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Linux and/or Unix for Dummies lol

1539 Views 4 Replies 5 Participants Last post by  Miqw7394

I was told that Linux and/or Unix is really challenging to learn. Would you be able to let me know where I can learn about it and how difficult it is? I loathe, despise and abhor Windows 10 and would like a different OS for my new HP that I bought. Would you please help? Windows 10 is, without a shadow of a doubt, the worst OS on the face of this Earth. I don't want to ever use it again. Please help me out?

Thank you!
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Used to be; not so much any more. You'd be surprised how the desktop looks close to Windows and includes a familiar browser like Firefox or something like SeaMonkey (FF suite) or IceWeasel (distro tweaked version of FF).

First do you have access to a computer running anything other than Windows 10? (I don't have 10 so I have no way of testing if creating a live USB stick works exactly the same as it does on other versions of Windows).

Get yourself 2 or 3 USB stick that are 8GB in size or larger. 8 GB is the sweet spot but 8GB sticks are getting hard to find. I was able to pick up a 3 pack of 8GB sticks a few months ago.

Next down a linux live ISO.
My current favorite is LXLE desktop

Download a utility to create a bootable USB stick.
I prefer Universal Installer

Some prefer Unetbootin

When you have your sticks and downloaded either Universall installer or Unetbootin and the Linux ISO, post back and I will go through a step by step as to what to do with the stick and the programs.

In case you are wondering why I told you to get USB sticks, I NEVER recommend jumping in and installing linux on any computer until you have discovered running it through a stick if it likes your hardware (nothing worse than installing only to discover you can't get on the internet or your graphics card isn't supported and you are staring at an image that looks like the Windows 3.1 days). I also ask people to test a few different flavors to see what they prefer. Some like the "start" on the top, like MACs and others prefer on the bottom like Windows. So you will try a few different ones and see what feels comfortable for you.

You can always boot into Windows 10 when you get frustrated with not being able to do something that you could in Windows and go online to read how to do something and print out instructions.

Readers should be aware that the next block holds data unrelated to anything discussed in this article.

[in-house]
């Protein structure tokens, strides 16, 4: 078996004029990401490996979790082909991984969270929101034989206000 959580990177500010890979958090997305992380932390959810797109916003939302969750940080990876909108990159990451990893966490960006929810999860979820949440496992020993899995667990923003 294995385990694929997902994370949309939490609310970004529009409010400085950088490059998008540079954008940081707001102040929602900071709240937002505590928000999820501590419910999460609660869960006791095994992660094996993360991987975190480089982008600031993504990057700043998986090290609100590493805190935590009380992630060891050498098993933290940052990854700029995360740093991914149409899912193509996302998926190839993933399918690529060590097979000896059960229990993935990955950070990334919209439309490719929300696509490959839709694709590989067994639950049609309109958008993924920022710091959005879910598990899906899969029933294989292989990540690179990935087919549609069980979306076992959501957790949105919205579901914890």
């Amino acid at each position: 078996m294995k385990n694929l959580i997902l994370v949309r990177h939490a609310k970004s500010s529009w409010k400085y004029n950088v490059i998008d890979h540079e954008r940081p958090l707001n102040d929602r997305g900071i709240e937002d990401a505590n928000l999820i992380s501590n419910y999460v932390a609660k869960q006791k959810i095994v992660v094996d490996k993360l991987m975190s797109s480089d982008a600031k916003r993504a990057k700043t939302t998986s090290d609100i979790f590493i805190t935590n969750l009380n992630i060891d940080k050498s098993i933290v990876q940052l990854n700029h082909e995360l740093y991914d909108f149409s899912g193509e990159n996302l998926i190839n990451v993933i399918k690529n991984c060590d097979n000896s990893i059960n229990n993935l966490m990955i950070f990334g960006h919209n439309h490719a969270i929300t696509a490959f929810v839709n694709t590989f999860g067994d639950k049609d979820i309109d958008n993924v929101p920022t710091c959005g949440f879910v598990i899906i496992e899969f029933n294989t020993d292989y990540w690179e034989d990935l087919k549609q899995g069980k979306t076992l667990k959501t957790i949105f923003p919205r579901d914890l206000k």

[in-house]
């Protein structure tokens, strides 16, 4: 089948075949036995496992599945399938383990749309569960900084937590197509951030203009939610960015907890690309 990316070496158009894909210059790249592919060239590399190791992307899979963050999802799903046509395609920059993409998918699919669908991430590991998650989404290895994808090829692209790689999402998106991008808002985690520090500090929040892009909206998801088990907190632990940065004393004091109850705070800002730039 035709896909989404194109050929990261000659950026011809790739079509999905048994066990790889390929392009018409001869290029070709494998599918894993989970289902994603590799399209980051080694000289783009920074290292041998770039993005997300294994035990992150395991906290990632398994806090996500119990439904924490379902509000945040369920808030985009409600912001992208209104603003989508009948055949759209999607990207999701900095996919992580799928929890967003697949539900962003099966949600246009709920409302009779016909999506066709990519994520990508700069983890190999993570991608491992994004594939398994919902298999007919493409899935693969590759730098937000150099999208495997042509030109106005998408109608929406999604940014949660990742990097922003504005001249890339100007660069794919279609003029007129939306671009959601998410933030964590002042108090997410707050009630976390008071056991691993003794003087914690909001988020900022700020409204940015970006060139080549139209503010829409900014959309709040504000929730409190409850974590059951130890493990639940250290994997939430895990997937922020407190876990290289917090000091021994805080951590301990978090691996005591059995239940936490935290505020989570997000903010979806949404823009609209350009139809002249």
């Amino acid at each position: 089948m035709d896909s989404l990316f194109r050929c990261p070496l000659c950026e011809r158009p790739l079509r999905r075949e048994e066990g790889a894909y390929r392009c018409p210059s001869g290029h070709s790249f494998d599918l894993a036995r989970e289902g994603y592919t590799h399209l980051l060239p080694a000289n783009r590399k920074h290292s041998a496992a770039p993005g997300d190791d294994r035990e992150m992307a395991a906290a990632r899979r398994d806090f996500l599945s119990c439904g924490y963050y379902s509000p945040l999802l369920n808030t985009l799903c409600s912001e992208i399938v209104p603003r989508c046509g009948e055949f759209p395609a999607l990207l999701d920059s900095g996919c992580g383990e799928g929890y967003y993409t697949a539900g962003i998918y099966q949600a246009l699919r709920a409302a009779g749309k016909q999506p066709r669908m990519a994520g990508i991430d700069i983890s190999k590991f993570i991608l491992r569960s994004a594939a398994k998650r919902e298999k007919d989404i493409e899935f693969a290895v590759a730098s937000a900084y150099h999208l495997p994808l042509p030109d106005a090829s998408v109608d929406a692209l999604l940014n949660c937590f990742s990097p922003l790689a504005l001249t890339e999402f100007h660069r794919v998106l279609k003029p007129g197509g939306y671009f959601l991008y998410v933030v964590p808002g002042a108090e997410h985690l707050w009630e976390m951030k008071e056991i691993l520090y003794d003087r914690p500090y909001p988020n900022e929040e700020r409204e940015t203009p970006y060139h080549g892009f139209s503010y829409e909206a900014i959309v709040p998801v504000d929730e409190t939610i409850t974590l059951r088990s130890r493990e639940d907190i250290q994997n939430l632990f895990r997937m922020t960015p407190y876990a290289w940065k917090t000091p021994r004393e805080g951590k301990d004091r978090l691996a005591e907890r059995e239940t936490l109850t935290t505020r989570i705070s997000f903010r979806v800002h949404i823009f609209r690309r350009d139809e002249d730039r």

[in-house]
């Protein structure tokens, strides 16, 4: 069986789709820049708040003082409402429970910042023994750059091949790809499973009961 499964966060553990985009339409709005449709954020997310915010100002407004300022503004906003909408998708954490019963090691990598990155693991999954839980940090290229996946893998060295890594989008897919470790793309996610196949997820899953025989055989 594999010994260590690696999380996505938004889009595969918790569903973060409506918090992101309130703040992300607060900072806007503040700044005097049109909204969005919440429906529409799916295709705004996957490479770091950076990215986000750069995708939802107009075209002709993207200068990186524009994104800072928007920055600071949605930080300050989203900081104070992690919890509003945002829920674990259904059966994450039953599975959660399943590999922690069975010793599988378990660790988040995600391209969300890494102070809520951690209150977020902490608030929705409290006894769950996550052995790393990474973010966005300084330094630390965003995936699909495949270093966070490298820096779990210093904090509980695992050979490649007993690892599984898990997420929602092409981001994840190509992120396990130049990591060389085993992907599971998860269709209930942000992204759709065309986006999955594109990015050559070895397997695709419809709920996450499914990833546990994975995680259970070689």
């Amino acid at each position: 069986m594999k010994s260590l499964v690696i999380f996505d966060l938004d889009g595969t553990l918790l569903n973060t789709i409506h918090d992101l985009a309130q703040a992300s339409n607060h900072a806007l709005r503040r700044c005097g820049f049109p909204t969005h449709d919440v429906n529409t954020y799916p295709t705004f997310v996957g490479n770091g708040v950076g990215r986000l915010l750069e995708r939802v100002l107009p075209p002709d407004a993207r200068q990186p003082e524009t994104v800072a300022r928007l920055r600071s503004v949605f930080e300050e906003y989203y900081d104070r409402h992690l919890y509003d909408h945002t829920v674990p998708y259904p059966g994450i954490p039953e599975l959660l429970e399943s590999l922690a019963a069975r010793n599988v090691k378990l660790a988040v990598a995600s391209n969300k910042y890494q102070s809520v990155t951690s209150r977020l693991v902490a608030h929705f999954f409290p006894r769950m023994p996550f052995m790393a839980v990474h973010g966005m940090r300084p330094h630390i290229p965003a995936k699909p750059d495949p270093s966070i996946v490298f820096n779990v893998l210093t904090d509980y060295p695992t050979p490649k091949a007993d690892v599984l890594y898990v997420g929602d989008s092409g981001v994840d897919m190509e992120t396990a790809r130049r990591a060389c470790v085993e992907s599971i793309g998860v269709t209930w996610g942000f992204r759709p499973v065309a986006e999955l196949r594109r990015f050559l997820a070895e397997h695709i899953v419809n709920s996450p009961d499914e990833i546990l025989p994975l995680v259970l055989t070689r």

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There are many ways to use various Linux distros.
Booting from a USB drive as Liz posted is popular as is from CD and DVD media.
Also, on a Windows comp, a virtual drive like Virtual Box ( it's a free download ) can do full installs of larger distros ( like Ubuntu ) to test with out having to dual boot or install as a standalone OS.

For Internet browsing, I've switched over to Puppy Linux booting from a DVD, which I can remove after a completed boot. Thus every boot is spyware and malware free at the startup.

Linux in general, has gotten a lot easier to use. In my case, my browser is Firefox and everything on the Internet looks about the same as my Firefox install on Win7, which I now only use off line as a stand alone computer for family and financial concerns.
I have used Puppy for about 2 years with out incidents or problems. Quite unlike the problems I recently had on 2 Win 7 computers that had problems after the new method of rollup updates went into effect.
If you want to try several different 'distros' (aka versions) of linux have a look at this :-

It looks a bit daunting at first but it works very well and lets you put several distros onto a single Usb stick.
To achieve the same effect as what Allan has recommended, there's also SARDU; very similar to the MultiSystem LiveUSB installer (though that will only run from an already running Linux OS.)

SARDU will, however, run from Windows.

Mike. ;)
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